Search Images Maps Play YouTube News Gmail Drive More »
Sign in
Screen reader users: click this link for accessible mode. Accessible mode has the same essential features but works better with your reader.

Patents

  1. Advanced Patent Search
Publication numberUS1991996 A
Publication typeGrant
Publication dateFeb 19, 1935
Filing dateAug 24, 1933
Priority dateOct 1, 1932
Publication numberUS 1991996 A, US 1991996A, US-A-1991996, US1991996 A, US1991996A
InventorsLodewijk Bakker
Original AssigneeVernis Verf En Japanlakfabriek
Export CitationBiBTeX, EndNote, RefMan
External Links: USPTO, USPTO Assignment, Espacenet
Process for ornamenting surfaces with a relief pattern
US 1991996 A
Abstract  available in
Images(1)
Previous page
Next page
Claims  available in
Description  (OCR text may contain errors)

L. BAKKER PROCESS FOR ORNAMENTING SURFACES WITH A RELIEF PATTERN Filed Aug. 24, 1933 Feb. 19, 1935.

Pia-3 FIG LODEWIJ K BAKKER I INVENTOR mqQ /Zwfi ATTORNEYS Patented Feb. 19, 1935 PATENT OFFICE PROCESS FOR ORNAMENTING SURFACES WITH A RELIEF PATTERN Lodewljk Bakker, Gieten, Netherlands, aasignor to N. V. vernis Verf-en- Japanlakl'abrleken Hermann A. Schreuder & (10., Schoonhoven, Netherlands, a limited-liability company of the Netherlands Application August 24, 1933, Serial No. 686,587 In the Netherlands October 1, 1932 9 Claims.

The invention relates to a process for ornamenting surfaces with a relief pattern.

A known process for embellishing wainscoting and walls of living rooms, corridors and the like, consists in applying to the 'wainscoting or walls in question, by means of a priming knife or a brush, a paste or a viscous paint on which a relief design is then worked by means of a brush or any other suitable tool.

After this design has been applied, the paste layer is allowed to dry; in many cases the protruding edges are flattened by smoothing or the like. Then the desired colour eifect is obtained by applying paint by means of a brush or by glazing (the application of a thin layer of paint over the whole surface and the scraping ofi of the paint from the protruding parts) or by painting and glazing, whereupon the work is finished by applying a coating of flat, semi-glossy or glossy varnish.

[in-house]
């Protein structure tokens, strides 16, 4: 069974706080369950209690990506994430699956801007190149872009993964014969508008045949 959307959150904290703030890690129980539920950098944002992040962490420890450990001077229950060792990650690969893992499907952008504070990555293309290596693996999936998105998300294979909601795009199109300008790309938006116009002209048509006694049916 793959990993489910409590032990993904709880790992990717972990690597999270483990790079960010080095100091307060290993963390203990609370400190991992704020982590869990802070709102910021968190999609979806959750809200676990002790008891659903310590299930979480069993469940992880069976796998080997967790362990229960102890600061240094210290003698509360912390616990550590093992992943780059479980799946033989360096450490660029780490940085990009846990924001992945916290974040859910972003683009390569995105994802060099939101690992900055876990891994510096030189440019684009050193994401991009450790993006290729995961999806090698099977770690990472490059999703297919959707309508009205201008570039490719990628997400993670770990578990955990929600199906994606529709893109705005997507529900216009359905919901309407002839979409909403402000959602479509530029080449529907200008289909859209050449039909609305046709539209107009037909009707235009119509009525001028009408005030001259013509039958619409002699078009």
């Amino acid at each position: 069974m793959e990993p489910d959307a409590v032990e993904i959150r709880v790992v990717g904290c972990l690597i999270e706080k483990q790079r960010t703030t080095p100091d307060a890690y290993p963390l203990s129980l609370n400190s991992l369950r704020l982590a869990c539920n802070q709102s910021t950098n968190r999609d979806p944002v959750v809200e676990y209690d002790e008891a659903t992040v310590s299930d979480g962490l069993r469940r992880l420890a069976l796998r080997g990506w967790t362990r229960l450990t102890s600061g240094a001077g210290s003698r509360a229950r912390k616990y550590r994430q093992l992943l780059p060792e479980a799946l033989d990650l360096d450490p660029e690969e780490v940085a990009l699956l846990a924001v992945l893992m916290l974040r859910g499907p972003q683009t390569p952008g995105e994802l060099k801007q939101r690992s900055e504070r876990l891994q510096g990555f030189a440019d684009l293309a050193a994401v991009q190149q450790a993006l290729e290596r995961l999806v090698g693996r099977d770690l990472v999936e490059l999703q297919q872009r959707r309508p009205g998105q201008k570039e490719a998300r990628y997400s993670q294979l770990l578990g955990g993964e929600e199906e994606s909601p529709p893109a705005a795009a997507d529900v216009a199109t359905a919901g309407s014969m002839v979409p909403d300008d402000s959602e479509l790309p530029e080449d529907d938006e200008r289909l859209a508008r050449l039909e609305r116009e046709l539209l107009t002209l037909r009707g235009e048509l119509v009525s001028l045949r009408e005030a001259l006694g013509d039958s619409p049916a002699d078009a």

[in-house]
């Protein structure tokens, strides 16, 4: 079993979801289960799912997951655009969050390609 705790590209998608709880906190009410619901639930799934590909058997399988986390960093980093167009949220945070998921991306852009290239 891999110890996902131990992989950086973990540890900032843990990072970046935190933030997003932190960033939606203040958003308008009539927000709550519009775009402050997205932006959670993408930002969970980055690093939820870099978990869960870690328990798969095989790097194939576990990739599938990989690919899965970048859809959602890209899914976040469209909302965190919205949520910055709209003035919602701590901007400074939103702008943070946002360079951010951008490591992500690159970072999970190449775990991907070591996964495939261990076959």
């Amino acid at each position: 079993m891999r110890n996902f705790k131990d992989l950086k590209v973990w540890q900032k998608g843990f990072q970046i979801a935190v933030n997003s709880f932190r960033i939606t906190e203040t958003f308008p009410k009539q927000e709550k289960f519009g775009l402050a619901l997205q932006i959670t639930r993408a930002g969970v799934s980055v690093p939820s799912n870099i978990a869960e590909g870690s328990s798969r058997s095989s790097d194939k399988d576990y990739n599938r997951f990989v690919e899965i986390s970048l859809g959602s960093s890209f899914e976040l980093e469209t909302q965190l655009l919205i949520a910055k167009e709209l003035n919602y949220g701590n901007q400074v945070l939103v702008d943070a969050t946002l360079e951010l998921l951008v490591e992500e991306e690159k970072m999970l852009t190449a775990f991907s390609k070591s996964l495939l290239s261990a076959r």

Another process is known according to which there is first of all applied to the surface to be ornamented a paste consisting of red lead or a white pigment and a binding agent, on which a relief design is then worked.

After the paste has become thoroughly hard, the projecting parts are filed off or ground oif, whereupon the surface can be painted, for instance with coatings of different colours, .the upper one being again removed from the ground off relief, whereby'a decorative eifect is obtained.

According to another process, a paste is likewise made from a pigment and a binding agent, which is applied to the surface to be ornamented in a layer of 1-2 mm. thickness; in this paste layer a relief is Worked, the protruding parts are flattened down with emery paper, and a decorative effect is obtained by glazing.

' The first practically applied process described above involves a number of disadvantages, for instance a large number of operations is necessary in order to produce the final result desired, and the relief requires a great difference in height if it is desired to obtain an effect of any importance. Consequently, dust and dirt can accumulate in the indentations, the cleaning is rendered extremely difficult, and when eventually alterations are made the relief painting must be removed by scraping, burning or in some other manner, because the large indentations in the work cannot be filled up in the usual manner, for instance with a trowel.

According to the present invention, these disadvantages are overcome in that first of all a sumciently thick white or coloured coating copsisting of pigment with a binding agent capable of being polished and rolled is applied by means of a brush, a spraying device, or any other suitable means, next a light relief is produced in this layer by means of a roller or by other means, which relief may, if desired, be so deep that in places the underground is visible, and after the mass has been left for a certain time to dry, the

protruding parts of the relief are smoothed, I

ing parts of the'relief have been burnished to a polished condition.

Figure 4 is a plan view of the decorated surface member shown in section in Figure 3.

Throughout the views, the same indicia refer to the same or corresponding parts.

In the practice of my invention, a support a such as a wall, ceiling or other object has a coating b applied thereto which is of course flat as indicated in Figure 1 and tends to dry with a matt surface. When applied, a relief roller or other tool is rolled or pressed on the coating so as to produce the relief coating 2) of Figure 2. Subsequently, the coating is burnished to polish and generally level the high spots or protruding portions as indicated in coating b at c, c in Figures 3 and 4, leaving the lower parts d, d untouched-by the burnishing tool.

If desired, the process may be combined with glazing or with other methods of operation. It